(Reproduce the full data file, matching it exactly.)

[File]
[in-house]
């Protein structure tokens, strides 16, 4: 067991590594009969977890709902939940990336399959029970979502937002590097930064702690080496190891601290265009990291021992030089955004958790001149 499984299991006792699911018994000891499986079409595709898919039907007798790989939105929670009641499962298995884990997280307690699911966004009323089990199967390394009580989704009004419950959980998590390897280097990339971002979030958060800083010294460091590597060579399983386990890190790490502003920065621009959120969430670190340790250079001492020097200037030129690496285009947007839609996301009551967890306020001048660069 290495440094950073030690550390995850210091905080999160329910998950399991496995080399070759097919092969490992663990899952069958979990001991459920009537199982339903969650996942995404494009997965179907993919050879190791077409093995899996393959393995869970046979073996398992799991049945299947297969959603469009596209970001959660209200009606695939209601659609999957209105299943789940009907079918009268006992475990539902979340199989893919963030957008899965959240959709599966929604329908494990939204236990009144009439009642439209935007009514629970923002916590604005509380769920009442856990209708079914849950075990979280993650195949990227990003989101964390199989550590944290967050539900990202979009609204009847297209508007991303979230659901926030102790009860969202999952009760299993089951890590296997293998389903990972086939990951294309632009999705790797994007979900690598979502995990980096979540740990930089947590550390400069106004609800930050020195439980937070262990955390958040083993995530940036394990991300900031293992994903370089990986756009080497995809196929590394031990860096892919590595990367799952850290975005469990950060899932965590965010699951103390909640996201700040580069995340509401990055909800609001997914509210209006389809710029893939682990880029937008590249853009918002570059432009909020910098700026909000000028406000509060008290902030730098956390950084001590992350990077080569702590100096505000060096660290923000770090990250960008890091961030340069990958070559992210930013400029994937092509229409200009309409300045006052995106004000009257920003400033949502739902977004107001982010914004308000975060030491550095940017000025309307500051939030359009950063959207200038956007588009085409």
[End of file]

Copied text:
[in-house]
């Protein structure tokens, strides 16, 4: 067991590594009969977890709902939940990336399959029970979502937002590097930064702690080496190891601290265009990291021992030089955004958790001149 499984299991006792699911018994000891499986079409595709898919039907007798790989939105929670009641499962298995884990997280307690699911966004009323089990199967390394009580989704009004419950959980998590390897280097990339971002979030958060800083010294460091590597060579399983386990890190790490502003920065621009959120969430670190340790250079001492020097200037030129690496285009947007839609996301009551967890306020001048660069 290495440094950073030690550390995850210091905080999160329910998950399991496995080399070759097919092969490992663990899952069958979990001991459920009537199982339903969650996942995404494009997965179907993919050879190791077409093995899996393959393995869970046979073996398992799991049945299947297969959603469009596209970001959660209200009606695939209601659609999957209105299943789940009907079918009268006992475990539902979340199989893919963030957008899965959240959709599966929604329908494990939204236990009144009439009642439209935007009514629970923002916590604005509380769920009442856990209708079914849950075990979280993650195949990227990003989101964390199989550590944290967050539900990202979009609204009847297209508007991303979230659901926030102790009860969202999952009760299993089951890590296997293998389903990972086939990951294309632009999705790797994007979900690598979502995990980096979540740990930089947590550390400069106004609800930050020195439980937070262990955390958040083993995530940036394990991300900031293992994903370089990986756009080497995809196929590394031990860096892919590595990367799952850290975005469990950060899932965590965010699951103390909640996201700040580069995340509401990055909800609001997914509210209006389809710029893939682990880029937008590249853009918002570059432009909020910098700026909000000028406000509060008290902030730098956390950084001590992350990077080569702590100096505000060096660290923000770090990250960008890091961030340069990958070559992210930013400029994937092509229409200009309409300045006052995106004000009257920003400033949502739902977004107001982010914004308000975060030491550095940017000025309307500051939030359009950063959207200038956007588009085409």